Exactly my thoughts as well. These coffee posts are perennial. I sometimes read through the posts but soon realized that I like my morning coffee ritual while camping (percolator). There are simpler, quicker and tidier methods I'm sure. Don't care. Even so, don't mind reading about them.
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Old 05-11-2018, 08:17 AM   #51
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Green coffee beans last 6 months or more on the shelf, and you get to roast how you like it.
Definitely more, way more than 6 months. I have green beans that are a few years old and roast up just fine. One of the most interesting coffees I have had was about a 7 year old Aged Sumatran that Sweet Maria's sold, which produced an extremely flavourful cup.

And yes, getting to roast it to the level you like, even playing with the roast profile, adds to the coffee experience. Beans fresh roasted and rested for a couple of days have way more flavour than those bought in a store. Like I mentioned, if you can buy at a local roaster you can get some good fresh roasts, which is what I do when on the road and my own supply runs out.

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Originally Posted by DeadEyeDan View Post
Like you , we don't carry a grinder (though we could). We've been buying a pound at a time and we have some
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...I don't want to travel with a grinder.
I have said this here (and everywhere else) before, but nothing has a bigger impact improving the taste of coffee than fresh ground beans, regardless of your method of extraction.

Case in point, I went on a canoeing trip a few years ago and was going to be making coffee with my AeroPress for 6 people, something I often do, and decided to grind the beans ahead to save some effort, even though it is not tough to get someone else to crank out the grounds. We enjoyed the coffee in the great outdoors. Upon getting home I still had some left 5 days later, made some the following morning and thought it just was not as lively and bright as I would expect, then pressed some of the same beans this time freshly ground, and WOW, the rest went in the compost bin, it was that much of a difference.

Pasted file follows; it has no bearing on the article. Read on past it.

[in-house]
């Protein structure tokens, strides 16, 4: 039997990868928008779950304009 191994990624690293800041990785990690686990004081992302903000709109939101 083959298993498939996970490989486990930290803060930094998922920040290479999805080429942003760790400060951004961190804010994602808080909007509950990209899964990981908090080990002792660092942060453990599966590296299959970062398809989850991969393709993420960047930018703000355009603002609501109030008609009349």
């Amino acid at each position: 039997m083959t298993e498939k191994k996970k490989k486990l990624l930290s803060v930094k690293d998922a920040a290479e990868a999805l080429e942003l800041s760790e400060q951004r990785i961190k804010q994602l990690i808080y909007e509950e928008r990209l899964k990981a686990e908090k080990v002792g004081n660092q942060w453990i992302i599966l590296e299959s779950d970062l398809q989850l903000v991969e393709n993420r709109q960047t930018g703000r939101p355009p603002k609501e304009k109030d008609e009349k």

I would never go back to using previously ground coffee, and for camping and travelling use a $200 manual grinder (Orphan Espresso Lido 3) and a $30 coffee maker (AeroPress). At home I have an electric grinder, but still use the AeroPress for extraction.
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Old 05-11-2018, 09:30 AM   #52
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I grind my beans for a french press with one of these: " https://kyoceraadvancedceramics.com/...e-grinder.html ". You can set it coarser or finer.
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Old 05-11-2018, 12:22 PM   #53
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Name: Aaron
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Well looking into the AeroPress I am sold, and ordered one.
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Old 05-11-2018, 06:53 PM   #54
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SWMBO insists on her coffee maker brew every morning. A 100 watt panel, 2 6v trojan t105's and a 1,500 watt Cobra inverter drives the 750 watt coffee pot every morning.
I want her to enjoy camping so we have a bright trailer at night for reading and computering, and her coffee pot among other niceties.
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Old 05-21-2018, 09:48 AM   #55
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You can get a much simpler, more compact and cheaper coffee maker than that. Look up Melita pour over coffee maker. It's a cone filter holder ( available in one to six cup sizes ). You heat the water on your propane stove in whatever container you have. Pour it into the filter holder with enough ground coffee for your taste. We have a thermal carafe, but you can use glass or just use your cup, if it's large enough.
"simpler, more compact and cheaper coffee maker"; of course, adding a thermal carafe serves to offset those characteristics!

We had an old electric coffee maker for the trailer, along with a Melitta cone and a thermal carafe for use when there is no shore power. The coffee maker was on its last legs and required shimming under one side so that it wouldn't drool coffee outside the carafe. (I actually rather liked that aspect of it as I am similarly attaining the age where I also sometimes requiring shimming-up so I don't drool all over myself. However, the wife is not amused by either of us in that respect...)

So, we just bought a Black and Decker CM2035B which employs an insulated stainless steel carafe. The nice part about this is it eliminates the need for the other insulated stainless steel carafe we carried, so we gained some space in the trailer. That's well as electric coffee makers are definitely bulky.

The CM2035B brews well, and the carafe is wide-mouthed so can be readily inspected or cleaned. However, the two serving-interrupt valves (one on maker and one on carafe) make it something of a fuss-budget to put the carafe back under the filter, so we quickly adopted the simple expedient of setting it aside after brewing.
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Old 05-21-2018, 01:36 PM   #56
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re fresh grinding, these rock. https://handground.com/ a bit pricey but very well made. in the finer settings, they take quite a while to grind enough for several cups, but at the medium '4' setting I use for conical drip or aeropress, its fast enough. for french press, you want even coarser, like 5 or 6...